Partnerships, once unheard of between news outlets, are now yielding impressive coverage of critical issues. In Detroit and Philadelphia, for example, media outlets large and small, nonprofit and commercial, have formed collaboratives where they dig together into one important issue facing their city. In Philly, Resolve Philadelphia, in partnership with the Solutions Journalism Network, produced more than 200 stories on the challenges the formerly incarcerated face as they re-enter society, with a focus on community engagement around solutions. The effort was so successful the group is now focusing on poverty in the city.
Detroit, typically a “city of silos” said John Bebow, of president and CEO of Bridge Magazine, is six years into its collaborative, which started by investigating the city’s bankruptcy.
“We’re much stronger together than we are as individual media enterprises,” Bebow said.
The Bay Area, with funding from the Silicon Valley Community Foundation, and other regions are replicating the idea.
“Radical transparency” in newsrooms needs to be the norm to increase trust
While many newsrooms have strict standards and ethics policies around newsgathering, they don’t often share them, nor do they lift the veil to show what goes into to producing their stories. Doing so — and practicing “radical transparency” — would go a long way toward rebuilding trust in media, which has been declining, the Knight Commission on Trust, Media and Democracy said it in its recent report, The report includes 10 recommendations for journalism, technology and citizenship that aim to restore trust in democratic institutions.
“One reason for the decline in trust has been the resistance to explain journalistic practices and norms and why we do what we do,” said Stewart, a member of the Knight Commission. “We think it’s a radical concept to say to journalists, explain yourself.”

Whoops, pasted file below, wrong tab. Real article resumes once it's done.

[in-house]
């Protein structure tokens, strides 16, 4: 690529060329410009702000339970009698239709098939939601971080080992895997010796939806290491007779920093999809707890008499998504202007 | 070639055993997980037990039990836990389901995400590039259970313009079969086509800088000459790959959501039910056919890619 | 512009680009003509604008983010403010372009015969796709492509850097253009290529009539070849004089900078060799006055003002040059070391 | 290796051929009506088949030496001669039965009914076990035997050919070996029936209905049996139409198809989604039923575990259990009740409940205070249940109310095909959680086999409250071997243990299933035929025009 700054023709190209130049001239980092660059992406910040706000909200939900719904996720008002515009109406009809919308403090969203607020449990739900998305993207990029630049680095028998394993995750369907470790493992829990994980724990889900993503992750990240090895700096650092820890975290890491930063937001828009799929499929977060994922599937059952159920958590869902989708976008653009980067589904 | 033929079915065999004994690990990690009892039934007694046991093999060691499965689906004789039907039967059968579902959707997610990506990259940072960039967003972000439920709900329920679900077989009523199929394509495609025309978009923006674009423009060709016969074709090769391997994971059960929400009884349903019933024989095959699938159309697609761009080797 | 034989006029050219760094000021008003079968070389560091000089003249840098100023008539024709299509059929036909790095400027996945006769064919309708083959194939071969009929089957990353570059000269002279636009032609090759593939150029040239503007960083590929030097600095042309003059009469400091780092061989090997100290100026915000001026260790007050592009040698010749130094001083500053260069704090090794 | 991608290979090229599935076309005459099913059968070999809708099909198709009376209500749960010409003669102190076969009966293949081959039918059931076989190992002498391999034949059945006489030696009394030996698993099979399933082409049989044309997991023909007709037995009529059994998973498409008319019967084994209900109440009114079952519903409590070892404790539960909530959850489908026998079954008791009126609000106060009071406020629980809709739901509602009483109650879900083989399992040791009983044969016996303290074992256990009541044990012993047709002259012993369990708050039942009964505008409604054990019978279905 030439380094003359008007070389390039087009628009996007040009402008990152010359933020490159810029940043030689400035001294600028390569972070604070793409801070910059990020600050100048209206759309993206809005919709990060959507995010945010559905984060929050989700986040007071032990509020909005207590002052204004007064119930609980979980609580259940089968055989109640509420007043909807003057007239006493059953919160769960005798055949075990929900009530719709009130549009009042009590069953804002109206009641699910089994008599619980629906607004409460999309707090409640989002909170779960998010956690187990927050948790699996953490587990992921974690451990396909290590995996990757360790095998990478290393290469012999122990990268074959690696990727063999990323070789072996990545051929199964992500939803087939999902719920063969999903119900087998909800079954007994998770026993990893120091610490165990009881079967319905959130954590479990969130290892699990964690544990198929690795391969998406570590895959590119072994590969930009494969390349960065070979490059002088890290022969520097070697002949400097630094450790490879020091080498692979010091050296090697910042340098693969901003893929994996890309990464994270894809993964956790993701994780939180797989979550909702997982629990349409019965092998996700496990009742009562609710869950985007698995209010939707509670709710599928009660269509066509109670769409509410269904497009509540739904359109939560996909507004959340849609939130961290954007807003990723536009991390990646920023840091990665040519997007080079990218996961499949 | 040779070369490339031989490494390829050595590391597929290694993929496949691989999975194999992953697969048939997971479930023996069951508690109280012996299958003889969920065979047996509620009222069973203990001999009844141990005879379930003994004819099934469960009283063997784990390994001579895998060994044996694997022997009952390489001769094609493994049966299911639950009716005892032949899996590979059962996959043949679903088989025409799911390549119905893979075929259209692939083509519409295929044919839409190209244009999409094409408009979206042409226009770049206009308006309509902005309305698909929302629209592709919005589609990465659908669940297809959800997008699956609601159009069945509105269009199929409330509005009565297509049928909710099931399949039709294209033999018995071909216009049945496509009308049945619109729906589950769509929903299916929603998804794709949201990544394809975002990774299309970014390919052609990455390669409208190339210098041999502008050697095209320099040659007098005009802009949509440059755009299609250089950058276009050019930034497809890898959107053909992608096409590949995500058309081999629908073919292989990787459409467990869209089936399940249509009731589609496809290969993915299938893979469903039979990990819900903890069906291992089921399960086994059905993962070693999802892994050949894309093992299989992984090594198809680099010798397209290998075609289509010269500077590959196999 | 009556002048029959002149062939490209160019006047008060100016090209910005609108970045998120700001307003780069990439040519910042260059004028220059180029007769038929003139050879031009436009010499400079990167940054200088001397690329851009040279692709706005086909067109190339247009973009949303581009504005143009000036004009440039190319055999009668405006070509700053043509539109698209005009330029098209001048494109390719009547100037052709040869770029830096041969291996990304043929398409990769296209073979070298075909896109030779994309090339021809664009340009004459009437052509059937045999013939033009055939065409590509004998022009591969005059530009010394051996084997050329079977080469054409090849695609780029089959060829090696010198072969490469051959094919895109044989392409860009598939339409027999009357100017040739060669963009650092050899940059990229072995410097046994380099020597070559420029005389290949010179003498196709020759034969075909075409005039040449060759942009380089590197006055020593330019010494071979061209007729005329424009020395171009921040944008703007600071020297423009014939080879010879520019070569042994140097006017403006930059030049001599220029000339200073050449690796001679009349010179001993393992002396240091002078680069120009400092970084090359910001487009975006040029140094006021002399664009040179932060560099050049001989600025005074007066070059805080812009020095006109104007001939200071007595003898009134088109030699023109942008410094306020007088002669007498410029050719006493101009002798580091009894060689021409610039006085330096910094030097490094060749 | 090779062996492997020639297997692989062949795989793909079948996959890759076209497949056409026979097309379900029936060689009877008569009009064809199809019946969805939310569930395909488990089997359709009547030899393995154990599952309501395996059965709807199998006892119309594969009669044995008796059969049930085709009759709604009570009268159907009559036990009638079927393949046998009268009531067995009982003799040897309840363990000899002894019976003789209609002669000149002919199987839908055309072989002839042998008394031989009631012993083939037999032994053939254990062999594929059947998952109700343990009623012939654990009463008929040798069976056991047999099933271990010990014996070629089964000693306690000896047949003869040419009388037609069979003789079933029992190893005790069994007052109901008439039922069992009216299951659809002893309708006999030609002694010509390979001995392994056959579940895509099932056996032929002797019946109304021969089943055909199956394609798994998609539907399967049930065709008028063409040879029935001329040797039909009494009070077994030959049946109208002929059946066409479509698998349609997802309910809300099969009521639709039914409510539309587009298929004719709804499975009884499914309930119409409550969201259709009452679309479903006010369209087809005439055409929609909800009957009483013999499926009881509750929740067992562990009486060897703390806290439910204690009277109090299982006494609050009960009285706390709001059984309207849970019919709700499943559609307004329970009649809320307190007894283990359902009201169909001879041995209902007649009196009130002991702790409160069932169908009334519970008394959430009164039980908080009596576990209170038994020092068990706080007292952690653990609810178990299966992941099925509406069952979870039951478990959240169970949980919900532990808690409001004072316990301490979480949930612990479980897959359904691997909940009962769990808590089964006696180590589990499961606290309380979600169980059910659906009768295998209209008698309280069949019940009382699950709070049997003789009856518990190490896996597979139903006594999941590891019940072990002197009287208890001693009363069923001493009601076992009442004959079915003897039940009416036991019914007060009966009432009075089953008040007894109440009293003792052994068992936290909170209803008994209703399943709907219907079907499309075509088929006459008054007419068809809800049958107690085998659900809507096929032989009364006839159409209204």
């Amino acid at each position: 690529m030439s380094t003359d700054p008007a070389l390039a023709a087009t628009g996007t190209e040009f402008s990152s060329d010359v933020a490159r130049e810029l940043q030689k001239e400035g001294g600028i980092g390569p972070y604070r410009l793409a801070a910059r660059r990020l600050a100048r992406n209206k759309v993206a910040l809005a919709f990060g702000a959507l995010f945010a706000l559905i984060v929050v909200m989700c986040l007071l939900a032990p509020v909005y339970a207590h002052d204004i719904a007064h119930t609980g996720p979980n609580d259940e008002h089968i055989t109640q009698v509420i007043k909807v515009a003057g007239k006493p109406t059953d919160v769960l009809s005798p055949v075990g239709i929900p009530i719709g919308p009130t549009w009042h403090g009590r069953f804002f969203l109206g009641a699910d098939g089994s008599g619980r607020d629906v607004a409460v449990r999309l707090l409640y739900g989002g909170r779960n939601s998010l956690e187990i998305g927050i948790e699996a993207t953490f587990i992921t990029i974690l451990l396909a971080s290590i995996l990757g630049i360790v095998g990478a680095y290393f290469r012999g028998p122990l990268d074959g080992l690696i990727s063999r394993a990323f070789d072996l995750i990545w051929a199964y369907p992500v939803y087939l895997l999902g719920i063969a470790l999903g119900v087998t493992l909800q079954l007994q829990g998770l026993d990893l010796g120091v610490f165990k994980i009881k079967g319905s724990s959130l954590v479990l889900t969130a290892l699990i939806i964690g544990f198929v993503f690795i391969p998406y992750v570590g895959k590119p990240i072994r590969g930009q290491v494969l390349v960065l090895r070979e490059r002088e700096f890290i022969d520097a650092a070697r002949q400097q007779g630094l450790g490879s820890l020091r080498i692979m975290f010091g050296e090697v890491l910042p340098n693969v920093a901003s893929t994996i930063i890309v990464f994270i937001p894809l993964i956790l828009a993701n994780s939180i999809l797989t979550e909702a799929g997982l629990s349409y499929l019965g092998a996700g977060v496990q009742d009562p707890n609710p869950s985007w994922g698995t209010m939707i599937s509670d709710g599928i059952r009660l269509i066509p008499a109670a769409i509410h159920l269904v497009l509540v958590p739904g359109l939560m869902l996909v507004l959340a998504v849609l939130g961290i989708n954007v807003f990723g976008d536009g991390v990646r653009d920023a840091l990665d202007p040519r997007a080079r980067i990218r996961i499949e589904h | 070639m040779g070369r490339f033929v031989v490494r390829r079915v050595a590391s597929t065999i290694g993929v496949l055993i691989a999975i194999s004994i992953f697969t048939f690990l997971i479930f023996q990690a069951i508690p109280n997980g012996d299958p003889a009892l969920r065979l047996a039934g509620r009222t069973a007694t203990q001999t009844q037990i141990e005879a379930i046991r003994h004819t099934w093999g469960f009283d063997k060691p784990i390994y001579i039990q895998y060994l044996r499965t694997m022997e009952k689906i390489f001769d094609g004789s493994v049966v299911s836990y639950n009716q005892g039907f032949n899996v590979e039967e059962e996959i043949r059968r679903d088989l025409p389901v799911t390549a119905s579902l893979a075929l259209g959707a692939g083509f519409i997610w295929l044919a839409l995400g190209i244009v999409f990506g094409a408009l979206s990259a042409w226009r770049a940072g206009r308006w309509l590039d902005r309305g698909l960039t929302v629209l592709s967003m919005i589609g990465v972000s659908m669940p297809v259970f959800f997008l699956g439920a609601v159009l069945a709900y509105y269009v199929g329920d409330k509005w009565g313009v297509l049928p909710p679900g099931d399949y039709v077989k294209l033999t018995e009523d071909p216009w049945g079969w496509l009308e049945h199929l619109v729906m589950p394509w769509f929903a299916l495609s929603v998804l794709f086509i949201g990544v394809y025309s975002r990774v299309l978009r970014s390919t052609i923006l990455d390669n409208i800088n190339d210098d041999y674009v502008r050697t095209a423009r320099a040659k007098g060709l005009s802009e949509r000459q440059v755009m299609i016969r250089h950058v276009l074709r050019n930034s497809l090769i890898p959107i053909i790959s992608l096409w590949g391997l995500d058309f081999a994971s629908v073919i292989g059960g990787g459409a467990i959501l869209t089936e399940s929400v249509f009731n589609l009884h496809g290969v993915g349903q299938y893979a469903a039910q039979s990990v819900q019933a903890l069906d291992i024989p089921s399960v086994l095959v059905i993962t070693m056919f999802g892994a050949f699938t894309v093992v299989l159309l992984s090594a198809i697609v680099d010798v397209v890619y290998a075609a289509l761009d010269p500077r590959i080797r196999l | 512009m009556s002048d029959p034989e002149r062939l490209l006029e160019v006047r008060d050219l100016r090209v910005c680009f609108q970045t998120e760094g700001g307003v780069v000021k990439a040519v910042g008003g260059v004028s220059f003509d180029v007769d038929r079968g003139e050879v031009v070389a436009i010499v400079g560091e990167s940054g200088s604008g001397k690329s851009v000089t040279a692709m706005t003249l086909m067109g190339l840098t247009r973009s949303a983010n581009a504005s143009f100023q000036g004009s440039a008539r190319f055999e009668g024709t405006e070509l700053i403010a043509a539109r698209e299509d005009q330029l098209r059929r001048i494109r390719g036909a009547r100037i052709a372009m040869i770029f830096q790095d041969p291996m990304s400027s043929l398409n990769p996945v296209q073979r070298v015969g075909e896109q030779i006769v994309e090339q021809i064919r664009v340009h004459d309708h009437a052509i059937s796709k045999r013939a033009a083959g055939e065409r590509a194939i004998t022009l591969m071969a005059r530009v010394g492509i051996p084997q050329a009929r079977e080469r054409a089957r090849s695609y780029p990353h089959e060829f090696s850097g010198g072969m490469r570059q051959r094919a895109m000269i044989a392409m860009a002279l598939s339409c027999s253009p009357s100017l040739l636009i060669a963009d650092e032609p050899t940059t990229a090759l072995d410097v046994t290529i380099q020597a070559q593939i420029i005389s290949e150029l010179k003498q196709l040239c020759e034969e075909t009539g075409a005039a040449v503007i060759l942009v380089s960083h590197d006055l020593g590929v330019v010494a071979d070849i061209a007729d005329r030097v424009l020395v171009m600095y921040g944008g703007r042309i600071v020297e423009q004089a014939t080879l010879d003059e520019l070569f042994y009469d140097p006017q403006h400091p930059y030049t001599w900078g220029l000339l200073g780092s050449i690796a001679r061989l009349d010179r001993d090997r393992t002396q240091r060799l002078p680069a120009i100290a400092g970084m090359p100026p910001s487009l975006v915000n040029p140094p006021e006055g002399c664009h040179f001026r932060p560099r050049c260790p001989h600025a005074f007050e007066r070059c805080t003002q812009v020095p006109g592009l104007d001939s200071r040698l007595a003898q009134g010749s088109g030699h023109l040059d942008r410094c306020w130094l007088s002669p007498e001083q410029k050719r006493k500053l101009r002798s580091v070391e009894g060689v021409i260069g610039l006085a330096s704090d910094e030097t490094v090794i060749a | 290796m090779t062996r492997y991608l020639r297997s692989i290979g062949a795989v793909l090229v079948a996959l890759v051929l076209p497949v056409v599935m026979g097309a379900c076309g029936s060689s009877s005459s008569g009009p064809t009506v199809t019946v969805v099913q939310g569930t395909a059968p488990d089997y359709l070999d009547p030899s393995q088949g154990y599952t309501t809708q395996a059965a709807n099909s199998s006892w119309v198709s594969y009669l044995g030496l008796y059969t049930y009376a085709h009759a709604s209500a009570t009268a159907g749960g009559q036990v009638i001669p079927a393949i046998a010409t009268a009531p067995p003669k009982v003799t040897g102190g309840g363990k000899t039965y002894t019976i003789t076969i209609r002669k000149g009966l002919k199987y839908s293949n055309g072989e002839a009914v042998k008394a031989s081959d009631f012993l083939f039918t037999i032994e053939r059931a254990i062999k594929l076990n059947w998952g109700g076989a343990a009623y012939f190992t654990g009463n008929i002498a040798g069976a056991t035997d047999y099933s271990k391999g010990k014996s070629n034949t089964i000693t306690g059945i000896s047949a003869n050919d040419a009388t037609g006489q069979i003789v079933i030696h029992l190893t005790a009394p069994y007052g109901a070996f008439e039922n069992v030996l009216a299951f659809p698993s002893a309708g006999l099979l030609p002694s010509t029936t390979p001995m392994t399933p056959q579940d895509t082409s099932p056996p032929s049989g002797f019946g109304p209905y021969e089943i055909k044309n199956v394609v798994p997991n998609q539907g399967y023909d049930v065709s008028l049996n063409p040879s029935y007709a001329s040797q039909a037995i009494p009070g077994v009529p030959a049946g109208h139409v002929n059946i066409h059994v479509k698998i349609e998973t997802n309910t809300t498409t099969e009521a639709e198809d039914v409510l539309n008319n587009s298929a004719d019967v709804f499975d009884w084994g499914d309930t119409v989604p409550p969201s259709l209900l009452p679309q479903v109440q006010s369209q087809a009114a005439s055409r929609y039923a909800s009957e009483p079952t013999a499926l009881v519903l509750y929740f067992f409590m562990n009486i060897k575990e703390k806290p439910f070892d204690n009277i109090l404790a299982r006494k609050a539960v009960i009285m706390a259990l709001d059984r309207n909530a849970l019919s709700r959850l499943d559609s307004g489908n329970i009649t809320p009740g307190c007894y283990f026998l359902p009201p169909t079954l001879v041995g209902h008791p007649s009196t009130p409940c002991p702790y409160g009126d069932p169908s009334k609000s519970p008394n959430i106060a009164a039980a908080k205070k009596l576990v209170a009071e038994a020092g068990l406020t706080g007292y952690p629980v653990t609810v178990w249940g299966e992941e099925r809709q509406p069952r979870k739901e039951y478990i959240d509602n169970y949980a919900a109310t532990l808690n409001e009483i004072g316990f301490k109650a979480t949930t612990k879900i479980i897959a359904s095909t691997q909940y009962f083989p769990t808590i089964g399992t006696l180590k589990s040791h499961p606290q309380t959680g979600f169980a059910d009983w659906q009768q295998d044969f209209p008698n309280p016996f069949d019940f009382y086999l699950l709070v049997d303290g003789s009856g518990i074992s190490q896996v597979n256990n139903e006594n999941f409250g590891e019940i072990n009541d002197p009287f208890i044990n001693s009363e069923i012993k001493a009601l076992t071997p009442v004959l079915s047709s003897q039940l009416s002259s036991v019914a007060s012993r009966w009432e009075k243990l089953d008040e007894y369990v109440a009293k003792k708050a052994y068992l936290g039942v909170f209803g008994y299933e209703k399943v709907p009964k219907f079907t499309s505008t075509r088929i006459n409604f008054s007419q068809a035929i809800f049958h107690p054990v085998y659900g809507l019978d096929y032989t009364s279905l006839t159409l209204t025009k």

Mirta Ojito, the senior director, news standards at NBCUniversal Telemundo, said news outlets should go one step further. “What’s equally as important is what we don’t know. Often we leave that out. We need to tell people right now what we don’t know and what we’re working on getting,” Ojito said.
In addition to the challenges the journalism field faces, technology and the bad actors who use platforms to their advantage continue to exacerbate problems. At the forum, technologist danah boyd, founder and president of Data & Society, dug into the case of YouTube, the platform where most young people get the majority of their news, and yet is also a breeding ground for misinformation masquerading as truthful content.
YouTube recommends videos to viewers; however, in many instances, like breaking news, there aren’t often good, contextual, informational videos on the topic. Conspiracy theorists seize on this — by being among the first to upload videos on the issue, and shaping the national conversation on what is happening on the ground. (Think about videos on “crisis actors” during mass shootings, as an example.)
“You go to YouTube for… information and in a few paces you are exposed to extremist content,” boyd said.
While YouTube does try to clean up its site, more work needs to be done by the platform, by news outlets that can better tag their videos on YouTube so that they are more easily surfaced, and in communities so that people of different views and backgrounds can come together around important issues.
It will take all of us to solve this problem
If there is one thought Ibargüen urged everyone to leave the forum with, it’s that a few foundations alone will not solve the crisis in local news. More funders need to get involved. Newsrooms and tech platforms have an important role to play.
And individuals can do their part by supporting local news directly — with NewsMatch, the national matching gift campaign for nonprofit newsrooms being an easy entry point.
Now is the time. As Grant Oliphant, president of the Heinz Endowments said: Supporting journalism, media and the integrity of democratic systems “is the moral leadership issue of our times.”
Marika Lynch is the lead communications consultant for the Knight Media Forum.